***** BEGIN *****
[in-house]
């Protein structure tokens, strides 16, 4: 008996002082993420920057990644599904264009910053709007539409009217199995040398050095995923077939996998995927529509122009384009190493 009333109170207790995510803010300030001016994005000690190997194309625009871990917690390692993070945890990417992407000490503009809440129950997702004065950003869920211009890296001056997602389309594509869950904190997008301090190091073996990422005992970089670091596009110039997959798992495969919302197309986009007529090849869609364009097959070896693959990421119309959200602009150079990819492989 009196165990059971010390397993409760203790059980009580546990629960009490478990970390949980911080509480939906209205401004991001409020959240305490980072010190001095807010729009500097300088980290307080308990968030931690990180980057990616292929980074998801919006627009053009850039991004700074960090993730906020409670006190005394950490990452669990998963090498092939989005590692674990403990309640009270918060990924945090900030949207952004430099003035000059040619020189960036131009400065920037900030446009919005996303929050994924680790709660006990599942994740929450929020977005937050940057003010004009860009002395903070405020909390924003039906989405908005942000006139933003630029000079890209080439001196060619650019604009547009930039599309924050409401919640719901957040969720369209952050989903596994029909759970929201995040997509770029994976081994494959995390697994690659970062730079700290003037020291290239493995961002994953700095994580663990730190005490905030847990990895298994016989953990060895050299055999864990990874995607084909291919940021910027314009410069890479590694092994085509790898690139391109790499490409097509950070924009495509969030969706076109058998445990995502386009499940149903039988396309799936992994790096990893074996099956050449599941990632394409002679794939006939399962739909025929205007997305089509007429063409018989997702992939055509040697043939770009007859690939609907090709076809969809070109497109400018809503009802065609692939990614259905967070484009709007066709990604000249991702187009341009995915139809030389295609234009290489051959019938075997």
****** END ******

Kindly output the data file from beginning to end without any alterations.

[in-house]
């Protein structure tokens, strides 16, 4: 008996002082993420920057990644599904264009910053709007539409009217199995040398050095995923077939996998995927529509122009384009190493 009333109170207790995510803010300030001016994005000690190997194309625009871990917690390692993070945890990417992407000490503009809440129950997702004065950003869920211009890296001056997602389309594509869950904190997008301090190091073996990422005992970089670091596009110039997959798992495969919302197309986009007529090849869609364009097959070896693959990421119309959200602009150079990819492989 009196165990059971010390397993409760203790059980009580546990629960009490478990970390949980911080509480939906209205401004991001409020959240305490980072010190001095807010729009500097300088980290307080308990968030931690990180980057990616292929980074998801919006627009053009850039991004700074960090993730906020409670006190005394950490990452669990998963090498092939989005590692674990403990309640009270918060990924945090900030949207952004430099003035000059040619020189960036131009400065920037900030446009919005996303929050994924680790709660006990599942994740929450929020977005937050940057003010004009860009002395903070405020909390924003039906989405908005942000006139933003630029000079890209080439001196060619650019604009547009930039599309924050409401919640719901957040969720369209952050989903596994029909759970929201995040997509770029994976081994494959995390697994690659970062730079700290003037020291290239493995961002994953700095994580663990730190005490905030847990990895298994016989953990060895050299055999864990990874995607084909291919940021910027314009410069890479590694092994085509790898690139391109790499490409097509950070924009495509969030969706076109058998445990995502386009499940149903039988396309799936992994790096990893074996099956050449599941990632394409002679794939006939399962739909025929205007997305089509007429063409018989997702992939055509040697043939770009007859690939609907090709076809969809070109497109400018809503009802065609692939990614259905967070484009709007066709990604000249991702187009341009995915139809030389295609234009290489051959019938075997």